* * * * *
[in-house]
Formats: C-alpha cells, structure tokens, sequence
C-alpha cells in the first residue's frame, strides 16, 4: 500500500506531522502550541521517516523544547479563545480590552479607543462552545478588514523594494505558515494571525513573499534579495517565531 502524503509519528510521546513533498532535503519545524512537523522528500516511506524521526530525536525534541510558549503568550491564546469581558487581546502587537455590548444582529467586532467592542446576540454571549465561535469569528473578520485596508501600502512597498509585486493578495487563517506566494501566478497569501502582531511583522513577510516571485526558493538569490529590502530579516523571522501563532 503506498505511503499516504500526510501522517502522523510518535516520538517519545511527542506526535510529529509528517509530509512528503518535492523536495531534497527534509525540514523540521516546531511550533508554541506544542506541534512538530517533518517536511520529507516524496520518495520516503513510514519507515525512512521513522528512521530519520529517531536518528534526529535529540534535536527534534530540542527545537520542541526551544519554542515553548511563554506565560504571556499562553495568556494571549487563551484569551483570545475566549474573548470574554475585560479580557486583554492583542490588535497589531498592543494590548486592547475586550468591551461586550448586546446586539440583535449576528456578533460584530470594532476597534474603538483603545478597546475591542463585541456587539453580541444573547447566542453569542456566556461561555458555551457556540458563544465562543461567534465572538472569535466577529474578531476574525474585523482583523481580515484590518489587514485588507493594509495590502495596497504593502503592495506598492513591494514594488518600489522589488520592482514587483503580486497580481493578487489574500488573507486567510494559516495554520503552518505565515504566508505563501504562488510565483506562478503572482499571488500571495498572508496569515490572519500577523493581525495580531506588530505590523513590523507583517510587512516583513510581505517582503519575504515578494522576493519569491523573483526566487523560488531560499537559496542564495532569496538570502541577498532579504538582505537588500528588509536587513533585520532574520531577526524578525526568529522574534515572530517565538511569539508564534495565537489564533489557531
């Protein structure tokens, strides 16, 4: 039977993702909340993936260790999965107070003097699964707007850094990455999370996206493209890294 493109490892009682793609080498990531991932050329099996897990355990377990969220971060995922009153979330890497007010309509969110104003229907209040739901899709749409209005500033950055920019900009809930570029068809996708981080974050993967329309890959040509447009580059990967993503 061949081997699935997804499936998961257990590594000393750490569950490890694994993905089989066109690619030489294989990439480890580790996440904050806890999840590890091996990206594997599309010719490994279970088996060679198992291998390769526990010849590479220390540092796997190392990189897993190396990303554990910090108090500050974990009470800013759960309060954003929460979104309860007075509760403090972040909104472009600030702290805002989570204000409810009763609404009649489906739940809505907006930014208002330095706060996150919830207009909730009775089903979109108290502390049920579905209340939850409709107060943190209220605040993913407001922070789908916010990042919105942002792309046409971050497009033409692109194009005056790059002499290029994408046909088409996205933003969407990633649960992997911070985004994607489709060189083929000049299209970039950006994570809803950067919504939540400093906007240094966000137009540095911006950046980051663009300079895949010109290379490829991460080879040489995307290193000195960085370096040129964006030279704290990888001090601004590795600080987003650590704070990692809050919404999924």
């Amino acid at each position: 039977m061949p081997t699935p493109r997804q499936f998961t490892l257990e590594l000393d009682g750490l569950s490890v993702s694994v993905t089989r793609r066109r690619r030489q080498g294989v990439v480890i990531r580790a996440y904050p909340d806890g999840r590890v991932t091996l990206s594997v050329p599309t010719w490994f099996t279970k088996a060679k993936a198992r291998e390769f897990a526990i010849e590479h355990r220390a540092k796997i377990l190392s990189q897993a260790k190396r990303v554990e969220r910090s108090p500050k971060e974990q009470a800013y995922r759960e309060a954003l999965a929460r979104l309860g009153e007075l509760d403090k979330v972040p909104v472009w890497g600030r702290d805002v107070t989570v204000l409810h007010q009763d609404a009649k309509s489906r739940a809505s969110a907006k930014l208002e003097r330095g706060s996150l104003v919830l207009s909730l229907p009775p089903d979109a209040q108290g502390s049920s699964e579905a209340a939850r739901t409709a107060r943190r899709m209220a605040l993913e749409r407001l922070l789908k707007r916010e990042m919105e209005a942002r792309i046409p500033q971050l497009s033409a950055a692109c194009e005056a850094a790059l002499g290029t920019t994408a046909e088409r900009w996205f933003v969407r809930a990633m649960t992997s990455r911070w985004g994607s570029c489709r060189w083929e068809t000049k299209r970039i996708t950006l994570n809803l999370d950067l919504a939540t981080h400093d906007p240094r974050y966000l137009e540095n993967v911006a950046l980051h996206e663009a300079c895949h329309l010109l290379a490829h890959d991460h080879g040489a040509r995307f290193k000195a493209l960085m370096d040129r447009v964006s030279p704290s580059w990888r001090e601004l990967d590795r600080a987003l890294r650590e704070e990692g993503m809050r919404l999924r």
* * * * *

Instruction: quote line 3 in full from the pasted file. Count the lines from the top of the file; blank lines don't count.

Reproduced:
C-alpha cells in the first residue's frame, strides 16, 4: 500500500506531522502550541521517516523544547479563545480590552479607543462552545478588514523594494505558515494571525513573499534579495517565531 502524503509519528510521546513533498532535503519545524512537523522528500516511506524521526530525536525534541510558549503568550491564546469581558487581546502587537455590548444582529467586532467592542446576540454571549465561535469569528473578520485596508501600502512597498509585486493578495487563517506566494501566478497569501502582531511583522513577510516571485526558493538569490529590502530579516523571522501563532 503506498505511503499516504500526510501522517502522523510518535516520538517519545511527542506526535510529529509528517509530509512528503518535492523536495531534497527534509525540514523540521516546531511550533508554541506544542506541534512538530517533518517536511520529507516524496520518495520516503513510514519507515525512512521513522528512521530519520529517531536518528534526529535529540534535536527534534530540542527545537520542541526551544519554542515553548511563554506565560504571556499562553495568556494571549487563551484569551483570545475566549474573548470574554475585560479580557486583554492583542490588535497589531498592543494590548486592547475586550468591551461586550448586546446586539440583535449576528456578533460584530470594532476597534474603538483603545478597546475591542463585541456587539453580541444573547447566542453569542456566556461561555458555551457556540458563544465562543461567534465572538472569535466577529474578531476574525474585523482583523481580515484590518489587514485588507493594509495590502495596497504593502503592495506598492513591494514594488518600489522589488520592482514587483503580486497580481493578487489574500488573507486567510494559516495554520503552518505565515504566508505563501504562488510565483506562478503572482499571488500571495498572508496569515490572519500577523493581525495580531506588530505590523513590523507583517510587512516583513510581505517582503519575504515578494522576493519569491523573483526566487523560488531560499537559496542564495532569496538570502541577498532579504538582505537588500528588509536587513533585520532574520531577526524578525526568529522574534515572530517565538511569539508564534495565537489564533489557531